Nonprofit's services fill safety niche

When working with victims of sexual and domestic assault, success can be defined in a variety of ways. "For example, the client learns techniques that enhance their safety, and clients learn of other available community resources. Those are two o...

CASDA has received great community support through efforts such as its annual Shelter Donation Drive, which collects personal hygiene items and undergarments, cleaning supplies and other products for use in its emergency shelter. This year's donation drive runs March 31-April 2, noon to 5 p.m., at Walmart in Superior. (Submitted photos)

When working with victims of sexual and domestic assault, success can be defined in a variety of ways.

"For example, the client learns techniques that enhance their safety, and clients learn of other available community resources. Those are two overall goals that we measure through all of our programs," said Erika Leif, assistant director of the Center Against Sexual & Domestic Assault in Superior. "We can also define success as someone that comes in for an appointment and they end up coming back for a second appointment. That person is continuing to reach out for help and obviously felt comfortable with our staff or the services provided. Or maybe they called the crisis line and set up a follow up appointment."

CASDA has been providing crisis intervention services and community outreach for more than two decades. Specifically, CASDA offers a 24-hour help line, (715) 392-3136 or (800) 649-2921, emergency shelter, advocacy and legal services, counseling for adults and children, support groups, community education and training, a volunteer program, and rural outreach.

It is a holistic approach, providing assistance for the complex needs victims often have.

CASDA's 24-hour help line is often its first point of contact with a victim, though some people will walk in the doors of its Catlin Avenue office seeking help. Others are referred to CASDA by law enforcement or other service providers.


Beyond immediate emergency services, it is often legal representation that clients need most. For those who meet income qualifications, CASDA has an attorney on staff to assist with divorce, child custody and placement, and other family law matters.

In recent years, the help line has averaged between 1,800 and 2,100 calls annually. CASDA also served 488 individuals in person last year. While impressive, the statistics are equally sobering.

"Domestic violence and sexual assault affects all socio-economic classes," said Leif. "The majority of our clients are low income, but we do have clients that come in seeking services that have pretty high incomes."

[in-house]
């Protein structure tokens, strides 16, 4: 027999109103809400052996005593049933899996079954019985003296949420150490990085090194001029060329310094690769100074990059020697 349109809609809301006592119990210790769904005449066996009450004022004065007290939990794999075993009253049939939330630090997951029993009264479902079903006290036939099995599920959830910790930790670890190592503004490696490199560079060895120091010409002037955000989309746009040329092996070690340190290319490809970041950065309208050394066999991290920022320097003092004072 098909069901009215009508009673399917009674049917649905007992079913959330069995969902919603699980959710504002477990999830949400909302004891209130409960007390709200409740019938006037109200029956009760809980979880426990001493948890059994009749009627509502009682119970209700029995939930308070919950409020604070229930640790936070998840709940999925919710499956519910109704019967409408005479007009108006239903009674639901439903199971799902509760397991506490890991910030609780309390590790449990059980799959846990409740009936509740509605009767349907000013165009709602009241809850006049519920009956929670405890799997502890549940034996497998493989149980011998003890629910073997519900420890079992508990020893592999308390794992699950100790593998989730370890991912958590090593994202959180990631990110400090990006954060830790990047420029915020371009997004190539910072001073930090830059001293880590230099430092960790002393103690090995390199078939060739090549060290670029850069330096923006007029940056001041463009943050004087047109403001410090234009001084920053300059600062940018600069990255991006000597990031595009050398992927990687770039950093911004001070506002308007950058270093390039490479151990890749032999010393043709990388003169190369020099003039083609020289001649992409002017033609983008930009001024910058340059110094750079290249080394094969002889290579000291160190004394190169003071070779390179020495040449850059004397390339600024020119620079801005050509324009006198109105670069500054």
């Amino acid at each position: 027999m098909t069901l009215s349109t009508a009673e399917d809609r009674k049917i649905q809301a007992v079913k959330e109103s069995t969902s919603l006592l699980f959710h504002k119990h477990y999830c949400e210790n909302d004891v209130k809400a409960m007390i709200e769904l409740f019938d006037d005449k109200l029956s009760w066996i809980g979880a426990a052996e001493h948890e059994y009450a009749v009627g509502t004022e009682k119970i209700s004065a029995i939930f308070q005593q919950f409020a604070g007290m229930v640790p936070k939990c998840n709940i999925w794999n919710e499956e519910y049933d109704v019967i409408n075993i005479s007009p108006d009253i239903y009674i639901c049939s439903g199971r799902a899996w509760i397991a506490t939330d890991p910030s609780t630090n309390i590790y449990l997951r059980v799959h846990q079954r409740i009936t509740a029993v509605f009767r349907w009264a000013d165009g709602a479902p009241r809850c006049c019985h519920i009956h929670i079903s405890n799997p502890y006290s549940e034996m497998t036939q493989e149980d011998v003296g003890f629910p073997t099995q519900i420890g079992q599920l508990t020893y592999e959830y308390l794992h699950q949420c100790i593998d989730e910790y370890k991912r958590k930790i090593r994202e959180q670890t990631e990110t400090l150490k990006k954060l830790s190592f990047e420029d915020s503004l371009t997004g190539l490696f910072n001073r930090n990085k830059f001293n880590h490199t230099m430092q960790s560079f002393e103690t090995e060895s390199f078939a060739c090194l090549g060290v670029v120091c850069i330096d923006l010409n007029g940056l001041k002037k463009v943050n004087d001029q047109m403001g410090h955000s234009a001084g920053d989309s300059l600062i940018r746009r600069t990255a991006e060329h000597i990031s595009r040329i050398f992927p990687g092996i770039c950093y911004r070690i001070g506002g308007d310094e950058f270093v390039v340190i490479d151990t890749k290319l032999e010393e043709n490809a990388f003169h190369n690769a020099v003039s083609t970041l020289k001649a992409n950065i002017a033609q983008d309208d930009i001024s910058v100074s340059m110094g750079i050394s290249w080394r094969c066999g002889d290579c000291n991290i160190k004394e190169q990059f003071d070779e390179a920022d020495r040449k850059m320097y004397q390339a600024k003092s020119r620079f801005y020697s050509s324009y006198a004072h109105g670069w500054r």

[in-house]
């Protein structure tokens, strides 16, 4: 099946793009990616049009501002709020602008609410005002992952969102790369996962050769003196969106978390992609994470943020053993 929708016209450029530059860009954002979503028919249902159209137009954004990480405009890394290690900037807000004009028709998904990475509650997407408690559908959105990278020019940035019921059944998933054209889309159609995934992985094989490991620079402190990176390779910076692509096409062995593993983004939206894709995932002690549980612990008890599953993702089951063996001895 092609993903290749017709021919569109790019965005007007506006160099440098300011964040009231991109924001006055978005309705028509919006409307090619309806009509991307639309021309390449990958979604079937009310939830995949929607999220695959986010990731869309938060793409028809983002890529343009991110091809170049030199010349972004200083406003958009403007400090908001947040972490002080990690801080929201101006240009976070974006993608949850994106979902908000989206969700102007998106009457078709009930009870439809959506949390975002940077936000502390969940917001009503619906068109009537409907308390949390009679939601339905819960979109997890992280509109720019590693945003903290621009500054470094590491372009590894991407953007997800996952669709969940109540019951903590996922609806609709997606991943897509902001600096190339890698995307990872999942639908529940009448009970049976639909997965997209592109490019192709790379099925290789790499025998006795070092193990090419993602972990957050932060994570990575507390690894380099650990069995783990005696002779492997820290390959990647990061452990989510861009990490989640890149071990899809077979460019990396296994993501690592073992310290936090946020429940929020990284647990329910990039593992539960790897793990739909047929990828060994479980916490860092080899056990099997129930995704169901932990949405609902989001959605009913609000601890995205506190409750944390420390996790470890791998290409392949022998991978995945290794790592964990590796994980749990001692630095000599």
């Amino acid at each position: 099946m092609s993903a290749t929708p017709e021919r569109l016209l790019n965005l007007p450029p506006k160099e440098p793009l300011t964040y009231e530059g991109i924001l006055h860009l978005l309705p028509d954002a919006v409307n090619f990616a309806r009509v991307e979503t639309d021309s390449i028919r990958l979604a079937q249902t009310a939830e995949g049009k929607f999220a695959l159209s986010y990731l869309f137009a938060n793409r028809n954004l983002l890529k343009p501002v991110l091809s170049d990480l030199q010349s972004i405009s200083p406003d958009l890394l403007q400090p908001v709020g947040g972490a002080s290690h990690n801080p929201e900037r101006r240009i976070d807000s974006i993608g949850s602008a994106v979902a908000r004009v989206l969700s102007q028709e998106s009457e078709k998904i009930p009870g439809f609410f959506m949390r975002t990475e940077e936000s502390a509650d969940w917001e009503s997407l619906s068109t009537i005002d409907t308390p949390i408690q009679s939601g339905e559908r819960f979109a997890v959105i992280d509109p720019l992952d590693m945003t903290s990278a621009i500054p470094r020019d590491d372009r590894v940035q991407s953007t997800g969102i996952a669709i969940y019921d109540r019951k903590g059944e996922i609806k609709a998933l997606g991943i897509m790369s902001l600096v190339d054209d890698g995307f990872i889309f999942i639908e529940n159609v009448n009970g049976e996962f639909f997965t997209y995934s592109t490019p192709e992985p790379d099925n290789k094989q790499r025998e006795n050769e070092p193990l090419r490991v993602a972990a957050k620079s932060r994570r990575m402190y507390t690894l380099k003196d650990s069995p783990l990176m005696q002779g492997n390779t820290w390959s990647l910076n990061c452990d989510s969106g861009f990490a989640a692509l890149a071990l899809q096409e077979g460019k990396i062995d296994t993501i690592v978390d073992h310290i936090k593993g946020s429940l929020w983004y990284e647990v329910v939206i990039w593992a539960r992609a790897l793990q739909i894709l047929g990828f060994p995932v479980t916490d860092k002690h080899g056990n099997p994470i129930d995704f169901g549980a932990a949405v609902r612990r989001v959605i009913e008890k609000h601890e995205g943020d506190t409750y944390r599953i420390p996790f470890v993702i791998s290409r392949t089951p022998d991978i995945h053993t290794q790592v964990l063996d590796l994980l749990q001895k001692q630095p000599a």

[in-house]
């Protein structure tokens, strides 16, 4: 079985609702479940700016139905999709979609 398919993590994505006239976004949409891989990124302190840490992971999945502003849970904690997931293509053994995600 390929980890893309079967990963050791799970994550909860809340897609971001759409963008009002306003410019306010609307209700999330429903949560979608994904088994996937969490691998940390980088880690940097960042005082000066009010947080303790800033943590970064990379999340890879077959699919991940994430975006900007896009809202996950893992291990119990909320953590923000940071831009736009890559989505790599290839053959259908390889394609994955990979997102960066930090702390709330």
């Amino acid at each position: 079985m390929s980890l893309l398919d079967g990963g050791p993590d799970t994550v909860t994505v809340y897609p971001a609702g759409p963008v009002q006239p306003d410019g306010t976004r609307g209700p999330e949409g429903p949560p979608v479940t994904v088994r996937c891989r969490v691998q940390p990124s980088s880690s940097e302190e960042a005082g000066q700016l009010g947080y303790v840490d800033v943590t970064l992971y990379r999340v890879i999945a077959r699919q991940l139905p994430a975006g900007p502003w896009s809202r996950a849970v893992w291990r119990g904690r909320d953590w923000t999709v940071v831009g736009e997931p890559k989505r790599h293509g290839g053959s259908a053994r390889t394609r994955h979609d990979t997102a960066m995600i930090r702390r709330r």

Clients come from all over. The majority is from Superior and Douglas County, but CASDA also gets calls from Duluth and St. Louis County, as well as other states, indicating the reputation CASDA has established over the years, as well as the gravity of the situation facing some of the people seeking its services.

"Sometimes it's just not physically safe for a person to remain in that community, especially if their abuser or perpetrator is someone who is well known or well respected ...," said Leif. "Sometimes it's really hard to reach out for help in that community for fear of not being believed or not getting the services they need. So we do unfortunately see people that have to just literally pick up and leave the state and move to another state in order to escape that cycle."

Despite the poor economy of the last few years, CASDA hasn't seen a dramatic increase in the number of people served, despite the fact that money issues often contribute to relationship problems.

"Some people (who come to CASDA for help) are still with their abusive partner," said Leif. "Some people haven't left yet, but are preparing to leave so they're getting safety planning assistance or they're getting the support they need to gear up for that leave because leaving is very difficult and complex. With the economy, it can go both ways. We have seen people who have decided because of the economy, it's sometimes a little bit scarier to leave with so many unknowns, so they kind of hunker down and stick it out because of the difficulties financially. Some do reach out for services, but some decide to stay."

The economy has affected CASDA's own pocket book, making it harder to raise much-needed operating revenue. While the majority of CASDA's budget comes from grants, fundraising events are key; and in recent years, attendance at fundraisers has been down. Still, CASDA continues to receive strong community support in terms of volunteers and donations of supplies.


"We wouldn't be able to do this work without the community participation, so we really do appreciate that support," said Leif.

CASDA is gearing up for its annual Shelter Donation Drive, March 31-April 2, at the Walmart in Superior. From noon to 5 p.m. each of those days, people are encouraged to drop off supplies that can be used at the shelter such as personal hygiene products, laundry detergent and other cleaning supplies, toilet paper and paper towels, and new socks and underwear.

Anyone wishing to donate or who would like more information about CASDA can call (715) 392-3136 for more information or visit .

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